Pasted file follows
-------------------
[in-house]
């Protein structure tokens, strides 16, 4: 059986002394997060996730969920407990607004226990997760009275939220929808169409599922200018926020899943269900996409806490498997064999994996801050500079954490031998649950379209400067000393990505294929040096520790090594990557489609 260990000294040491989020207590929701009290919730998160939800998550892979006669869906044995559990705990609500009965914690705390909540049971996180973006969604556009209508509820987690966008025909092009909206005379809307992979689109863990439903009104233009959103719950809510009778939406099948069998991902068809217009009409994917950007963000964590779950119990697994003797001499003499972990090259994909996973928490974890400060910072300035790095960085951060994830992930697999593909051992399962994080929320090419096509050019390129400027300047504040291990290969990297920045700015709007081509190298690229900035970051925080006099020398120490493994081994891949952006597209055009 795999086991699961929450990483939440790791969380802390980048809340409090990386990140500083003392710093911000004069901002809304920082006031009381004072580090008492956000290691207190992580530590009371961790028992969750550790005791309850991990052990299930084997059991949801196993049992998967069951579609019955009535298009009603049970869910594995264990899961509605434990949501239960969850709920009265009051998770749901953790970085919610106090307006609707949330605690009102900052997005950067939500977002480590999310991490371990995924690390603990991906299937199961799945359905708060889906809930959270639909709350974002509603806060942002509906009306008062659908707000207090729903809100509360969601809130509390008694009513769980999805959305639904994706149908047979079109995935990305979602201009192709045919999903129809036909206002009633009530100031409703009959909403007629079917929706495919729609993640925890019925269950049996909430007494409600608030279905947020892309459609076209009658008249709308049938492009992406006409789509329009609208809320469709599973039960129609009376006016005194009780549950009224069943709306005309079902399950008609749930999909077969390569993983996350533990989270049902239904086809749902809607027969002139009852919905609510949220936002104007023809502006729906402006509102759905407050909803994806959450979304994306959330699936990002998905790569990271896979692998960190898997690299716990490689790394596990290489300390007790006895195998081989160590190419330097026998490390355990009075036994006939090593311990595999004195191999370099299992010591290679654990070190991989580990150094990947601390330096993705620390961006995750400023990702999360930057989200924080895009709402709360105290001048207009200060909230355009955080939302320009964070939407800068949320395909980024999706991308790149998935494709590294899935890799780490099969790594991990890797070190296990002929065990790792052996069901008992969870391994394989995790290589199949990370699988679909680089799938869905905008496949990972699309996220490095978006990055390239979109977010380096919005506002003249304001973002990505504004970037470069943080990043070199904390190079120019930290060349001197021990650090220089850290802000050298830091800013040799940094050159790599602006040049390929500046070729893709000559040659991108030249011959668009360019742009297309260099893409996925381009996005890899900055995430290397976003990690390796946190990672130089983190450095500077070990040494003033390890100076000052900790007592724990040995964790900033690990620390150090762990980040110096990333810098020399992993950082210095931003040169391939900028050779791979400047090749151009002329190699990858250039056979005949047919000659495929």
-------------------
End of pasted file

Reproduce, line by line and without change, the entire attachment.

[in-house]
């Protein structure tokens, strides 16, 4: 059986002394997060996730969920407990607004226990997760009275939220929808169409599922200018926020899943269900996409806490498997064999994996801050500079954490031998649950379209400067000393990505294929040096520790090594990557489609 260990000294040491989020207590929701009290919730998160939800998550892979006669869906044995559990705990609500009965914690705390909540049971996180973006969604556009209508509820987690966008025909092009909206005379809307992979689109863990439903009104233009959103719950809510009778939406099948069998991902068809217009009409994917950007963000964590779950119990697994003797001499003499972990090259994909996973928490974890400060910072300035790095960085951060994830992930697999593909051992399962994080929320090419096509050019390129400027300047504040291990290969990297920045700015709007081509190298690229900035970051925080006099020398120490493994081994891949952006597209055009 795999086991699961929450990483939440790791969380802390980048809340409090990386990140500083003392710093911000004069901002809304920082006031009381004072580090008492956000290691207190992580530590009371961790028992969750550790005791309850991990052990299930084997059991949801196993049992998967069951579609019955009535298009009603049970869910594995264990899961509605434990949501239960969850709920009265009051998770749901953790970085919610106090307006609707949330605690009102900052997005950067939500977002480590999310991490371990995924690390603990991906299937199961799945359905708060889906809930959270639909709350974002509603806060942002509906009306008062659908707000207090729903809100509360969601809130509390008694009513769980999805959305639904994706149908047979079109995935990305979602201009192709045919999903129809036909206002009633009530100031409703009959909403007629079917929706495919729609993640925890019925269950049996909430007494409600608030279905947020892309459609076209009658008249709308049938492009992406006409789509329009609208809320469709599973039960129609009376006016005194009780549950009224069943709306005309079902399950008609749930999909077969390569993983996350533990989270049902239904086809749902809607027969002139009852919905609510949220936002104007023809502006729906402006509102759905407050909803994806959450979304994306959330699936990002998905790569990271896979692998960190898997690299716990490689790394596990290489300390007790006895195998081989160590190419330097026998490390355990009075036994006939090593311990595999004195191999370099299992010591290679654990070190991989580990150094990947601390330096993705620390961006995750400023990702999360930057989200924080895009709402709360105290001048207009200060909230355009955080939302320009964070939407800068949320395909980024999706991308790149998935494709590294899935890799780490099969790594991990890797070190296990002929065990790792052996069901008992969870391994394989995790290589199949990370699988679909680089799938869905905008496949990972699309996220490095978006990055390239979109977010380096919005506002003249304001973002990505504004970037470069943080990043070199904390190079120019930290060349001197021990650090220089850290802000050298830091800013040799940094050159790599602006040049390929500046070729893709000559040659991108030249011959668009360019742009297309260099893409996925381009996005890899900055995430290397976003990690390796946190990672130089983190450095500077070990040494003033390890100076000052900790007592724990040995964790900033690990620390150090762990980040110096990333810098020399992993950082210095931003040169391939900028050779791979400047090749151009002329190699990858250039056979005949047919000659495929």